Deputy Prime Minister Michael McCormack hailed today’s opening of the trans-Tasman bubble by arguing that the country “must” agree on similar deals soon with other countries.
“But we will do it based on the best possible medical advice, so whether that’s Singapore next or one of the Pacific island nations … we’re in those early preliminary discussions as the vaccine rollouts happen,” said Deputy PM McCormack on Monday morning.
The comments come amid concerns Australia’s initial plan to open its international borders in October will slip due to delays in the country’s vaccine program.
The issues have been due to a shift in policy to prioritise administering the Pfizer vaccine to under 50s rather than the Oxford vaccine that the country has in far greater supply. It follows worries the British-created jab could lead to blood clots in a very small number of recipients.
“We can, we will and we must open other bubbles,” Deputy PM McCormack told Sky News. “We want to make sure that we get international travel back to some sort of normality while taking the best possible medical advice.
“We don’t want to get into a situation where we have to close things down. We will take baby steps.”
It comes after Prime Minister said at the weekend the country was in no rush to open up, but would prioritise allowing vaccinated Australians to travel for essential purposes and return into a home quarantine.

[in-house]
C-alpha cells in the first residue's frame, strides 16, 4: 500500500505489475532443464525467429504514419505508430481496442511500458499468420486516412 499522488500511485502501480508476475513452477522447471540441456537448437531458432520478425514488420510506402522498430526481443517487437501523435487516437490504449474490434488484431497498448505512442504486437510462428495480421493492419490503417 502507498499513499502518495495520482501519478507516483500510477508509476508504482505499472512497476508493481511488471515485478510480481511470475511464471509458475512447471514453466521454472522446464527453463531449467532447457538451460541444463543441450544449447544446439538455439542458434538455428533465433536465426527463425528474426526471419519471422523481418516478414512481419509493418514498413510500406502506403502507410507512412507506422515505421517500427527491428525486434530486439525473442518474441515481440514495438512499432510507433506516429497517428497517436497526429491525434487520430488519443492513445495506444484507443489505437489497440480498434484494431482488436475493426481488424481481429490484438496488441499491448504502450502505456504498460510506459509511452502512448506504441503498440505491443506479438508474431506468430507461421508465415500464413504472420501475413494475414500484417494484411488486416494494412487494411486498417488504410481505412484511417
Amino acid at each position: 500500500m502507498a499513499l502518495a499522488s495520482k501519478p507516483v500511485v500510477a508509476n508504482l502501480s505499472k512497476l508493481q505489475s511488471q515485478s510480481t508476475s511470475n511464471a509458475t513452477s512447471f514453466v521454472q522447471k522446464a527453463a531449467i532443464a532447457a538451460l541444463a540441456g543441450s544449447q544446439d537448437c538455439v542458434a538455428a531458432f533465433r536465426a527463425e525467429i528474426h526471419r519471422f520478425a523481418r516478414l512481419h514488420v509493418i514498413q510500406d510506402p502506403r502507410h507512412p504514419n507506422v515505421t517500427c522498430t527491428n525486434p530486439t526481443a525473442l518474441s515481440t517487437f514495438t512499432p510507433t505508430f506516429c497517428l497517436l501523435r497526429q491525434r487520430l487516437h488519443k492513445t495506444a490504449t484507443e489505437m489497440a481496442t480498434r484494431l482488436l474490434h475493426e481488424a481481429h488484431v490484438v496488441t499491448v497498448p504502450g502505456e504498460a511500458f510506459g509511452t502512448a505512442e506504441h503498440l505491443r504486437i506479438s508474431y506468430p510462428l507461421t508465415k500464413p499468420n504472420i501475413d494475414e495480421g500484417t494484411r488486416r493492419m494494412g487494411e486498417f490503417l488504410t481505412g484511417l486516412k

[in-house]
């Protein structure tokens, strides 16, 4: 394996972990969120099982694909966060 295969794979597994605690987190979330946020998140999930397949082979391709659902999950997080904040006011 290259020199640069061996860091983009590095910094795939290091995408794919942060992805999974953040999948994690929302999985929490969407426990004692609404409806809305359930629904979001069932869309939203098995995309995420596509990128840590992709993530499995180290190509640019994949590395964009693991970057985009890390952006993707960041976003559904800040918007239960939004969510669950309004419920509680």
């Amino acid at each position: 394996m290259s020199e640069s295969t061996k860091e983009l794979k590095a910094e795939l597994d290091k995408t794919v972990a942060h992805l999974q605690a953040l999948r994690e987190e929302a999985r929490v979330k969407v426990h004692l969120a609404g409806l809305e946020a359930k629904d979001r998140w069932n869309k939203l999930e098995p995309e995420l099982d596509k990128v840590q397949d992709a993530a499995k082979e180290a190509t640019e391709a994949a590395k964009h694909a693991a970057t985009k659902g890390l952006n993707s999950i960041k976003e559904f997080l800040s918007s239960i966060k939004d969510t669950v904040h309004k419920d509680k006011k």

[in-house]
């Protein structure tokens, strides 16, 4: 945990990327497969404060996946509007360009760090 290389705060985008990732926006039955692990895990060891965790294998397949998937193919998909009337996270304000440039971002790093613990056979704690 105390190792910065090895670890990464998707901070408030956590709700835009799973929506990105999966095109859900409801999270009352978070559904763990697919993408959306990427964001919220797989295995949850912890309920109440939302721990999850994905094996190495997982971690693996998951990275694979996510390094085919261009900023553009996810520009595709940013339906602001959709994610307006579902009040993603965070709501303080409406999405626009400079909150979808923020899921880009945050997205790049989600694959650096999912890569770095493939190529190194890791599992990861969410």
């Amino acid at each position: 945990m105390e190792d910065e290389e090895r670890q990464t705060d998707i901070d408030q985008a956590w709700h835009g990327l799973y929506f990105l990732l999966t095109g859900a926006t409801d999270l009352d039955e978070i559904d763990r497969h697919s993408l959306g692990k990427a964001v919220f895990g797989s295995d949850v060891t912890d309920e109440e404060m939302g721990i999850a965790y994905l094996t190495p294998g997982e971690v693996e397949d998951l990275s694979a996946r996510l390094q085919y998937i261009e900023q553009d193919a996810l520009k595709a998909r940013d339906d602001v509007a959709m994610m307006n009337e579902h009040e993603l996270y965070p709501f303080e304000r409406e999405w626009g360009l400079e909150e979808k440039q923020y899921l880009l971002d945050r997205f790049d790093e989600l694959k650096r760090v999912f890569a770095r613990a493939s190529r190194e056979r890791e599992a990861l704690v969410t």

“The issues of borders and how they are managed will be done very, very carefully, and must be done in partnership with the states and territories in terms of how the quarantine program works,” PM Morrison said.
Last week, Health Minister Greg Hunt surprisingly claimed Australia won’t necessarily open its international borders as soon as everyone has been vaccinated.
Minister Hunt said the government would also have to consider how long protection from the jabs lasts and how they affect transmission. “Those are factors which the world is learning about,” he said.
The next day, his colleague Dan Tehan, the Minister for Trade, added the next “logical step” would be expanding Australia’s travel bubbles where it was “safe to do so”.
“Singapore, Japan, South Korea, Vietnam have all been mentioned as potentials in that area. And I think that is likely to be the systematic approach that we take,” he told the ABC.
The concerns over the rollout stem from Australia having secured 53.8 million doses of the Oxford/AstraZeneca jab compared with just 20 million of the Pfizer alternative.
Qantas’ chief executive has repeatedly insisted Qantas’ policy is that international travellers must be vaccinated.